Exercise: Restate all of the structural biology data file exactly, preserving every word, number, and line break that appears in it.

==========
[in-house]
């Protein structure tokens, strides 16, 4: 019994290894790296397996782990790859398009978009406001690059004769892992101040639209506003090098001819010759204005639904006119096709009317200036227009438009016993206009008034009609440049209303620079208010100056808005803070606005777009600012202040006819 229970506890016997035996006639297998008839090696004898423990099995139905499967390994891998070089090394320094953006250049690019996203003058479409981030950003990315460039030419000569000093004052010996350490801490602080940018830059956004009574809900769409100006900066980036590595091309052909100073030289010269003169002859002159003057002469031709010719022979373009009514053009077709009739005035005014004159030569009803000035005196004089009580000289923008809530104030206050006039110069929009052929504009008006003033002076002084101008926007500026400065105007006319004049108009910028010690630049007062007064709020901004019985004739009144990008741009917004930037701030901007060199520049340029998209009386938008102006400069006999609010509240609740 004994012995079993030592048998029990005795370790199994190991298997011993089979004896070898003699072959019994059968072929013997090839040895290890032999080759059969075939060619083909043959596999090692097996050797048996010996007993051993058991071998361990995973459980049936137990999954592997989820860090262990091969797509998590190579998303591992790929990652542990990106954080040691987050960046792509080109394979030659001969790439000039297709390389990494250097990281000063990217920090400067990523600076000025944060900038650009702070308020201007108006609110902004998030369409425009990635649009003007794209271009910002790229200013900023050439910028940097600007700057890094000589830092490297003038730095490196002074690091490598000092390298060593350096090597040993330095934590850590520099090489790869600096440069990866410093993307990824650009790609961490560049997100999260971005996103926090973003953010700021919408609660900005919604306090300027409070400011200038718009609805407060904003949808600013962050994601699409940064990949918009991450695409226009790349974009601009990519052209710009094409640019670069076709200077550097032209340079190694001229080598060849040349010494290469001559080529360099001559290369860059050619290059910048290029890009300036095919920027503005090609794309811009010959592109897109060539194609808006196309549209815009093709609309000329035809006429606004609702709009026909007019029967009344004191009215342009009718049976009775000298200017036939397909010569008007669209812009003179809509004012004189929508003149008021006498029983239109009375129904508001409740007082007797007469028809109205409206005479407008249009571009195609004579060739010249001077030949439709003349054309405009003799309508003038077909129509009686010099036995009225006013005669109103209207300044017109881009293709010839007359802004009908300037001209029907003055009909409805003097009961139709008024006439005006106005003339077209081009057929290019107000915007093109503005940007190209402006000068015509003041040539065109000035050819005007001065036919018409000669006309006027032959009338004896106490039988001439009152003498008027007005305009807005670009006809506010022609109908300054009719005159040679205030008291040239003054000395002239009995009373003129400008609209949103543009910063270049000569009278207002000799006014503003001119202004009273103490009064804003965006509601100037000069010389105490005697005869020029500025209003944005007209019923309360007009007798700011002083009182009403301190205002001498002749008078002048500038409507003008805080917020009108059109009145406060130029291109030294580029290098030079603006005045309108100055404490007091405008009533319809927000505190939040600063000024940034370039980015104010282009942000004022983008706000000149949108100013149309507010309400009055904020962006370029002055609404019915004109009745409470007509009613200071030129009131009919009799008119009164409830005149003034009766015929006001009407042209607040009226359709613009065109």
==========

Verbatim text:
[in-house]
């Protein structure tokens, strides 16, 4: 019994290894790296397996782990790859398009978009406001690059004769892992101040639209506003090098001819010759204005639904006119096709009317200036227009438009016993206009008034009609440049209303620079208010100056808005803070606005777009600012202040006819 229970506890016997035996006639297998008839090696004898423990099995139905499967390994891998070089090394320094953006250049690019996203003058479409981030950003990315460039030419000569000093004052010996350490801490602080940018830059956004009574809900769409100006900066980036590595091309052909100073030289010269003169002859002159003057002469031709010719022979373009009514053009077709009739005035005014004159030569009803000035005196004089009580000289923008809530104030206050006039110069929009052929504009008006003033002076002084101008926007500026400065105007006319004049108009910028010690630049007062007064709020901004019985004739009144990008741009917004930037701030901007060199520049340029998209009386938008102006400069006999609010509240609740 004994012995079993030592048998029990005795370790199994190991298997011993089979004896070898003699072959019994059968072929013997090839040895290890032999080759059969075939060619083909043959596999090692097996050797048996010996007993051993058991071998361990995973459980049936137990999954592997989820860090262990091969797509998590190579998303591992790929990652542990990106954080040691987050960046792509080109394979030659001969790439000039297709390389990494250097990281000063990217920090400067990523600076000025944060900038650009702070308020201007108006609110902004998030369409425009990635649009003007794209271009910002790229200013900023050439910028940097600007700057890094000589830092490297003038730095490196002074690091490598000092390298060593350096090597040993330095934590850590520099090489790869600096440069990866410093993307990824650009790609961490560049997100999260971005996103926090973003953010700021919408609660900005919604306090300027409070400011200038718009609805407060904003949808600013962050994601699409940064990949918009991450695409226009790349974009601009990519052209710009094409640019670069076709200077550097032209340079190694001229080598060849040349010494290469001559080529360099001559290369860059050619290059910048290029890009300036095919920027503005090609794309811009010959592109897109060539194609808006196309549209815009093709609309000329035809006429606004609702709009026909007019029967009344004191009215342009009718049976009775000298200017036939397909010569008007669209812009003179809509004012004189929508003149008021006498029983239109009375129904508001409740007082007797007469028809109205409206005479407008249009571009195609004579060739010249001077030949439709003349054309405009003799309508003038077909129509009686010099036995009225006013005669109103209207300044017109881009293709010839007359802004009908300037001209029907003055009909409805003097009961139709008024006439005006106005003339077209081009057929290019107000915007093109503005940007190209402006000068015509003041040539065109000035050819005007001065036919018409000669006309006027032959009338004896106490039988001439009152003498008027007005305009807005670009006809506010022609109908300054009719005159040679205030008291040239003054000395002239009995009373003129400008609209949103543009910063270049000569009278207002000799006014503003001119202004009273103490009064804003965006509601100037000069010389105490005697005869020029500025209003944005007209019923309360007009007798700011002083009182009403301190205002001498002749008078002048500038409507003008805080917020009108059109009145406060130029291109030294580029290098030079603006005045309108100055404490007091405008009533319809927000505190939040600063000024940034370039980015104010282009942000004022983008706000000149949108100013149309507010309400009055904020962006370029002055609404019915004109009745409470007509009613200071030129009131009919009799008119009164409830005149003034009766015929006001009407042209607040009226359709613009065109």